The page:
## What is mean by full wave Rectification?

Rectification is the process of converting an alternating current (AC) into a direct current (DC) by allowing current to flow in only one direction. This is typically done using a device called a rectifier, which can be a diode or a bridge rectifier. The output of a rectifier is a pulsating DC signal that can be further smoothed out using capacitors and other circuit elements. Rectification is an important process in electronics and is commonly used in power supplies, audio amplifiers, and other electronic devices that require a DC voltage or current.

## What is full wave rectification process?

Full wave rectification is a process of converting an alternating current (AC) into a pulsating direct current (DC) by allowing current to flow in only one direction using a diode or a bridge rectifier. In a full wave rectifier, both halves of the AC waveform are utilized to produce the output, resulting in a smoother DC output than a half wave rectifier. This process is commonly used in electronic devices such as power supplies, radios, and televisions.

## How to **Describe the input and output waveforms for full wave rectifier**

In the Figure single phase, a sinewave signal is applied to the input of a rectifier. Each cycle of a sinewave is divided into two parts one is positive and another is the negative half cycle. That shows us sinewave alternating current continuedly to switch polarity and magnitude. For a clear and smooth DC voltage, we need to convert this input AC signal into a single polarity. Combining negative and positive half cycles at one side of the zero line is called the rectification process. The rectified output is single polarity and alternating amplitude. This alternating amplitude is called ripples or pulsating DC. A capacitor Filter is used to smoothen rippled output.

### Average output voltage of full wave rectifier

The average voltage of a full-wave rectifier is:

**V _{avg} = (2V_{max}/π) – (2V_{f}/π)**

where Vmax is the maximum voltage of the AC input signal and V_{f} is the forward voltage drop of the diode. This formula assumes an ideal diode with zero forward voltage drop. In reality, the diode will have some non-zero forward voltage drop, which will cause a slight reduction in the average output voltage.

### RMS value of output voltage of full wave rectifier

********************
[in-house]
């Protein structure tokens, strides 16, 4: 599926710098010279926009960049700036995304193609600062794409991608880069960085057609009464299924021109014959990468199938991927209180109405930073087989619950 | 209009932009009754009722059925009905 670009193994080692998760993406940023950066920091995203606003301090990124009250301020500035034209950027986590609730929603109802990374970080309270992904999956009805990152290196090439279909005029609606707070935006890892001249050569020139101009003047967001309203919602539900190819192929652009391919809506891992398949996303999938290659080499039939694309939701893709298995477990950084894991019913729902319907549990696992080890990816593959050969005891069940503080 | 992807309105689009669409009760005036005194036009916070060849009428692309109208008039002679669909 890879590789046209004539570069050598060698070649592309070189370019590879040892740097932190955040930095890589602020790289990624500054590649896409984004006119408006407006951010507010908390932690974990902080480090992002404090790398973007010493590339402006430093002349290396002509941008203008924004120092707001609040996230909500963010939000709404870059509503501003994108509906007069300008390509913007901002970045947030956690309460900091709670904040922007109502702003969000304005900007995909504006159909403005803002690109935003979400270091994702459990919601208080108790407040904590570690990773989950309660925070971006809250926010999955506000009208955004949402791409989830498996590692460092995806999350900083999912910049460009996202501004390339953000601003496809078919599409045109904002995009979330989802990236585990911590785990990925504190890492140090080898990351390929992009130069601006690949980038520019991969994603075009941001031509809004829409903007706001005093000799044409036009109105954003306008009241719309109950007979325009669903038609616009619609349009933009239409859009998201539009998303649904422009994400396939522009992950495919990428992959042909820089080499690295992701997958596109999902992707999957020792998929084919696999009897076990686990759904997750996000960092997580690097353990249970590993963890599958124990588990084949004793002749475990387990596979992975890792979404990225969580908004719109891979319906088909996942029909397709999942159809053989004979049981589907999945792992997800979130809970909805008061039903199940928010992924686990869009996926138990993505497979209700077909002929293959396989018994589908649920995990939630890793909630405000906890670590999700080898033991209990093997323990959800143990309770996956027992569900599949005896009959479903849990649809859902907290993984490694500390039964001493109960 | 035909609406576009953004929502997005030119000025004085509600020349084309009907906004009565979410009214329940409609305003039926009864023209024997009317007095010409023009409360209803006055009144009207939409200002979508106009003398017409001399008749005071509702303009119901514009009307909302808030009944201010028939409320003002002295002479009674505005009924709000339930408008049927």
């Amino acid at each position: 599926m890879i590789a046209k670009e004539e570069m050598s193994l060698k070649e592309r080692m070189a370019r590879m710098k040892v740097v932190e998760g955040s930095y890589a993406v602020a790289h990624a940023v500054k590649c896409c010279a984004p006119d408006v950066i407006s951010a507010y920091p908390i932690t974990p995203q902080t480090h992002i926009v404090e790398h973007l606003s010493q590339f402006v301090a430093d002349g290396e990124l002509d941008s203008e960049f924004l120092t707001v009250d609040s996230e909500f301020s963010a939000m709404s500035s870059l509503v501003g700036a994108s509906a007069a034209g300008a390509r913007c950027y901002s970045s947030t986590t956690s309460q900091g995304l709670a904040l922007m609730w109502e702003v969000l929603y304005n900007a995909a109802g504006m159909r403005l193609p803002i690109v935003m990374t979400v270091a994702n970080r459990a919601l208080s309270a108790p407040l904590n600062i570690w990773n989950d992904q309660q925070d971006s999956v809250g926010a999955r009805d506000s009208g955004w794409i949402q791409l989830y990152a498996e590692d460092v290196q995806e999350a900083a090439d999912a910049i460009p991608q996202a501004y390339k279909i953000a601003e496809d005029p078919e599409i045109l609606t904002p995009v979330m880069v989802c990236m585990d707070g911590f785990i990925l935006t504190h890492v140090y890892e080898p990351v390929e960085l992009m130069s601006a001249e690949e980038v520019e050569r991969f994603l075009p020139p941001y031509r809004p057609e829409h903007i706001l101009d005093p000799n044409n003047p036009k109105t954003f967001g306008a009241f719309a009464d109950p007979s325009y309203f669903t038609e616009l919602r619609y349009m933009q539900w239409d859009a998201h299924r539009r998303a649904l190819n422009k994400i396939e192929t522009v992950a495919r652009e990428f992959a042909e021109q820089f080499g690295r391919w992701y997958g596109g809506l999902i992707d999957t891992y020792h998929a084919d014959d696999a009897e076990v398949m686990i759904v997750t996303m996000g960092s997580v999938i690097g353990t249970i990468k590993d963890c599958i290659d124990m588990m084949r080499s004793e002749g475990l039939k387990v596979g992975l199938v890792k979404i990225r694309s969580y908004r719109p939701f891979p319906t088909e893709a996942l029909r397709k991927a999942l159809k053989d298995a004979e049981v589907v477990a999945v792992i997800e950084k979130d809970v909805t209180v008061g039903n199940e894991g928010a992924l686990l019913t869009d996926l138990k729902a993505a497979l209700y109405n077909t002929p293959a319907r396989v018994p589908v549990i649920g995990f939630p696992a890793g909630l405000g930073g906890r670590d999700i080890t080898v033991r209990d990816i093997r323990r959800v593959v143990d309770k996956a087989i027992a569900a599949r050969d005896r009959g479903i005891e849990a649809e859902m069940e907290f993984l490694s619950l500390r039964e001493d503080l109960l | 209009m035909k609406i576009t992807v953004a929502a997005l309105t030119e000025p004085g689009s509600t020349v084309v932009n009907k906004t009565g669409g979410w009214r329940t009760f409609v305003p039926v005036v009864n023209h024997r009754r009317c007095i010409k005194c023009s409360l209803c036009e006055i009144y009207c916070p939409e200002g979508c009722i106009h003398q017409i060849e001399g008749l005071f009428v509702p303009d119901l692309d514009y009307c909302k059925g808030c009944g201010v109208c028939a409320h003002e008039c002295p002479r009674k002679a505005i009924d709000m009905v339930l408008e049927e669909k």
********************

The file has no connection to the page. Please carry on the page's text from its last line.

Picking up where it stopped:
The RMS value of the output voltage of a full-wave rectifier is:

**V _{rms} = (V_{max} – V_{f}/2) / √(2)**

where Vmax is the maximum voltage of the AC input signal and V_{f} is the forward voltage drop of the diode.

Note that this formula assumes an ideal diode with zero forward voltage drop. In reality, the diode will have some non-zero forward voltage drop, which will cause a slight reduction in the RMS output voltage.

### Peak inverse voltage of half wave rectifier

The peak inverse voltage (PIV) of a full-wave rectifier is the maximum voltage that appears across the diode when it is reverse biased. For a full-wave rectifier with a center-tapped transformer, the PIV is equal to twice the peak voltage of the input AC signal, and it can be calculated using the following formula:

**PIV = 2V _{p}**

where V_{p} is the peak voltage of the AC input signal.

For a full-wave bridge rectifier, the PIV is equal to the peak voltage of the input AC signal, and it can be calculated using the following formula:

**PIV = V _{p}**

where Vp is the peak voltage of the AC input signal. Note that in both cases, the PIV assumes an ideal diode with zero reverse breakdown voltage. In reality, the diode will have some non-zero reverse breakdown voltage, which will affect the PIV.

## Crest factor of full wave rectifier

The crest factor of a full-wave rectifier is the ratio of the peak voltage of the output signal to its RMS voltage. For a full-wave rectifier, the output voltage is essentially a series of pulses that are twice the frequency of the input AC signal. The crest factor can be calculated using the following formula:

**Crest Factor = V _{p} / V_{rms}**

where Vp is the peak voltage of the output signal, and Vrms is the RMS voltage of the output signal.